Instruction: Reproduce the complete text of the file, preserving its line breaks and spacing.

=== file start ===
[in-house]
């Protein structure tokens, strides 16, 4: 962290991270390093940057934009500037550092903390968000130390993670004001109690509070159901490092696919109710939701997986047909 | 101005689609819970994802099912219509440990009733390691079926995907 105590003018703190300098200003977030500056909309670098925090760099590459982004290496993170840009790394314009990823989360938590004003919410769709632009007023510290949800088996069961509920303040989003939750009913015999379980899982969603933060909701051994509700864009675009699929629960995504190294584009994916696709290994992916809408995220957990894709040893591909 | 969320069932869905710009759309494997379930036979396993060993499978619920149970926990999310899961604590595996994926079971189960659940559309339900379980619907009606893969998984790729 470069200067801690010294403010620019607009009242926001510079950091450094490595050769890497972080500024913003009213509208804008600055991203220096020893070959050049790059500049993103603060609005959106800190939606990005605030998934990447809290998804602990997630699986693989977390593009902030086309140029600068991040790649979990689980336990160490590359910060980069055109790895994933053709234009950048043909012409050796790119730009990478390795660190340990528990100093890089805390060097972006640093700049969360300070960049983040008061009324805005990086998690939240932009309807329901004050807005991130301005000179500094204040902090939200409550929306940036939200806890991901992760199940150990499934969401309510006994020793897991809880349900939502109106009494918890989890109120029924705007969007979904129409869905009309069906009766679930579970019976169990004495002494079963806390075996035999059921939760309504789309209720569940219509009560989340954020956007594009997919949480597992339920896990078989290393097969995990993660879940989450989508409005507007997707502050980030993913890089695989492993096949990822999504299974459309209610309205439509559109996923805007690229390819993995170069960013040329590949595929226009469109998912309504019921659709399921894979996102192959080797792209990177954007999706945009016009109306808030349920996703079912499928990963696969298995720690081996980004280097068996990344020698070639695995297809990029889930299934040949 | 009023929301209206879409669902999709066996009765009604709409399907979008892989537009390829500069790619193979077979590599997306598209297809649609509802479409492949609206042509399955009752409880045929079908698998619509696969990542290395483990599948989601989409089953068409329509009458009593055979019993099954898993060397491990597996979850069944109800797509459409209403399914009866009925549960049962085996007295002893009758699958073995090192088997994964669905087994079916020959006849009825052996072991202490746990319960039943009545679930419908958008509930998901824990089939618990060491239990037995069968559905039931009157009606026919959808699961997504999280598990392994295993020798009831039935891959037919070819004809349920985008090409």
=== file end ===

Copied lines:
[in-house]
């Protein structure tokens, strides 16, 4: 962290991270390093940057934009500037550092903390968000130390993670004001109690509070159901490092696919109710939701997986047909 | 101005689609819970994802099912219509440990009733390691079926995907 105590003018703190300098200003977030500056909309670098925090760099590459982004290496993170840009790394314009990823989360938590004003919410769709632009007023510290949800088996069961509920303040989003939750009913015999379980899982969603933060909701051994509700864009675009699929629960995504190294584009994916696709290994992916809408995220957990894709040893591909 | 969320069932869905710009759309494997379930036979396993060993499978619920149970926990999310899961604590595996994926079971189960659940559309339900379980619907009606893969998984790729 470069200067801690010294403010620019607009009242926001510079950091450094490595050769890497972080500024913003009213509208804008600055991203220096020893070959050049790059500049993103603060609005959106800190939606990005605030998934990447809290998804602990997630699986693989977390593009902030086309140029600068991040790649979990689980336990160490590359910060980069055109790895994933053709234009950048043909012409050796790119730009990478390795660190340990528990100093890089805390060097972006640093700049969360300070960049983040008061009324805005990086998690939240932009309807329901004050807005991130301005000179500094204040902090939200409550929306940036939200806890991901992760199940150990499934969401309510006994020793897991809880349900939502109106009494918890989890109120029924705007969007979904129409869905009309069906009766679930579970019976169990004495002494079963806390075996035999059921939760309504789309209720569940219509009560989340954020956007594009997919949480597992339920896990078989290393097969995990993660879940989450989508409005507007997707502050980030993913890089695989492993096949990822999504299974459309209610309205439509559109996923805007690229390819993995170069960013040329590949595929226009469109998912309504019921659709399921894979996102192959080797792209990177954007999706945009016009109306808030349920996703079912499928990963696969298995720690081996980004280097068996990344020698070639695995297809990029889930299934040949 | 009023929301209206879409669902999709066996009765009604709409399907979008892989537009390829500069790619193979077979590599997306598209297809649609509802479409492949609206042509399955009752409880045929079908698998619509696969990542290395483990599948989601989409089953068409329509009458009593055979019993099954898993060397491990597996979850069944109800797509459409209403399914009866009925549960049962085996007295002893009758699958073995090192088997994964669905087994079916020959006849009825052996072991202490746990319960039943009545679930419908958008509930998901824990089939618990060491239990037995069968559905039931009157009606026919959808699961997504999280598990392994295993020798009831039935891959037919070819004809349920985008090409």